Chlamydia can be cured easily and quickly, often with a single dose of oral medication (pills). Despite the ease of treatment, thousands of people suffer serious complications each year such as infertility and chronic pain either because they had no symptoms or failed to recognize them until it was too late. Don't wait for symptoms to develop – have routine check-ups. Be aware that the risk of acquiring chlamydia increases with the number of sexual partners.
Since chlamydia infection can occur without symptoms, it's possible to unknowingly transmit this infection to others, or to get it from someone who doesn't know they have it. Women are more likely to be unaware they have chlamydia. Condoms help decrease the chance of transmission and should be used from the beginning to the end of sex.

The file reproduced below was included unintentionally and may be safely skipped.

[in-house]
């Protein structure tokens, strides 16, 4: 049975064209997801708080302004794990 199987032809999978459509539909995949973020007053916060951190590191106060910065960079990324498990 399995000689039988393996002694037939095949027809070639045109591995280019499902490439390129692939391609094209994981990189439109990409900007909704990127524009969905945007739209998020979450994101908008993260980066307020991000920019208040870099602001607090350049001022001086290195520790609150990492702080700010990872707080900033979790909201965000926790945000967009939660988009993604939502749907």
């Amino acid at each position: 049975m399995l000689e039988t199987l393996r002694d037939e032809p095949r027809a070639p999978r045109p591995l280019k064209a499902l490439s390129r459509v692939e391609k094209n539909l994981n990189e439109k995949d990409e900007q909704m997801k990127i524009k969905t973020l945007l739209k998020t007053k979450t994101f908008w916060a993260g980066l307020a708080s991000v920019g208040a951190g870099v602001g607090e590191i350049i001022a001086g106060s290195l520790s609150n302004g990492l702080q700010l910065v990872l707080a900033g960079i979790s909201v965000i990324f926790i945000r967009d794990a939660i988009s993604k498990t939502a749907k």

Chlamydia in men, women, and babies is treated with various antibiotics. The exact choice depends on the person and the extent of infection.
Even if symptoms aren't obvious, or if they disappear quickly, you should finish any course of antibiotics for the full length of time prescribed. If symptoms don't go away within 1 to 2 weeks of completing treatment, see your doctor again. 3 to 4 weeks following the end of treatment, your doctor may want to see you again to make sure the infection is cured even if you are feeling well.
While undergoing treatment, and for at least 1 week after your last dose, you should avoid having sex.
At birth, infants are given an antibiotic ointment to prevent gonococcal eye infections. However, this antibiotic is not effective in preventing chlamydial eye infections, which are treated with oral antibiotics.
All material copyright MediResource Inc. 1996 – 2017. Terms and conditions of use. The contents herein are for informational purposes only. Always seek the advice of your physician or other qualified health provider with any questions you may have regarding a medical condition. Source: www.medbroadcast.com/condition/getcondition/Chlamydia